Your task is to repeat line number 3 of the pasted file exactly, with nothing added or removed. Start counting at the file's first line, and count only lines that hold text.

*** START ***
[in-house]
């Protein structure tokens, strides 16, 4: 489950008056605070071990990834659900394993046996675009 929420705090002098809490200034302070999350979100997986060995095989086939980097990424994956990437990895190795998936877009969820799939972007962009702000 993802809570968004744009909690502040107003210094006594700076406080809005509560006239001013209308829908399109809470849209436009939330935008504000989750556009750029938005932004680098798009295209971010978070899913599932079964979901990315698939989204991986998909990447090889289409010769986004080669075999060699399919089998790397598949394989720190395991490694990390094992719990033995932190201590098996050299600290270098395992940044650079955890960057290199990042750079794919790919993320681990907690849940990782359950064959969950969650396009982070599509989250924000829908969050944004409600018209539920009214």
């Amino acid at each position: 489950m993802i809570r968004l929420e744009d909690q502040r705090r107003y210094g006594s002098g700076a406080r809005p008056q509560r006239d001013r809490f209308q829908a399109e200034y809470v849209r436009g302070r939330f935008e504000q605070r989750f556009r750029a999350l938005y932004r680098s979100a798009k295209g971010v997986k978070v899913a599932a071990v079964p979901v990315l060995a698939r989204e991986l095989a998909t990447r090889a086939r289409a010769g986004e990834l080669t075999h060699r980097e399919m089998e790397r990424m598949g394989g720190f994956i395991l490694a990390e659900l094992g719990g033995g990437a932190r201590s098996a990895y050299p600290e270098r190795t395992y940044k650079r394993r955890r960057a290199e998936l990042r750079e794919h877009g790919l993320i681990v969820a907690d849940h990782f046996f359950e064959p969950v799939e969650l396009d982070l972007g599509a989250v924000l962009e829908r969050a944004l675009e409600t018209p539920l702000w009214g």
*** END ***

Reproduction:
């Amino acid at each position: 489950m993802i809570r968004l929420e744009d909690q502040r705090r107003y210094g006594s002098g700076a406080r809005p008056q509560r006239d001013r809490f209308q829908a399109e200034y809470v849209r436009g302070r939330f935008e504000q605070r989750f556009r750029a999350l938005y932004r680098s979100a798009k295209g971010v997986k978070v899913a599932a071990v079964p979901v990315l060995a698939r989204e991986l095989a998909t990447r090889a086939r289409a010769g986004e990834l080669t075999h060699r980097e399919m089998e790397r990424m598949g394989g720190f994956i395991l490694a990390e659900l094992g719990g033995g990437a932190r201590s098996a990895y050299p600290e270098r190795t395992y940044k650079r394993r955890r960057a290199e998936l990042r750079e794919h877009g790919l993320i681990v969820a907690d849940h990782f046996f359950e064959p969950v799939e969650l396009d982070l972007g599509a989250v924000l962009e829908r969050a944004l675009e409600t018209p539920l702000w009214g």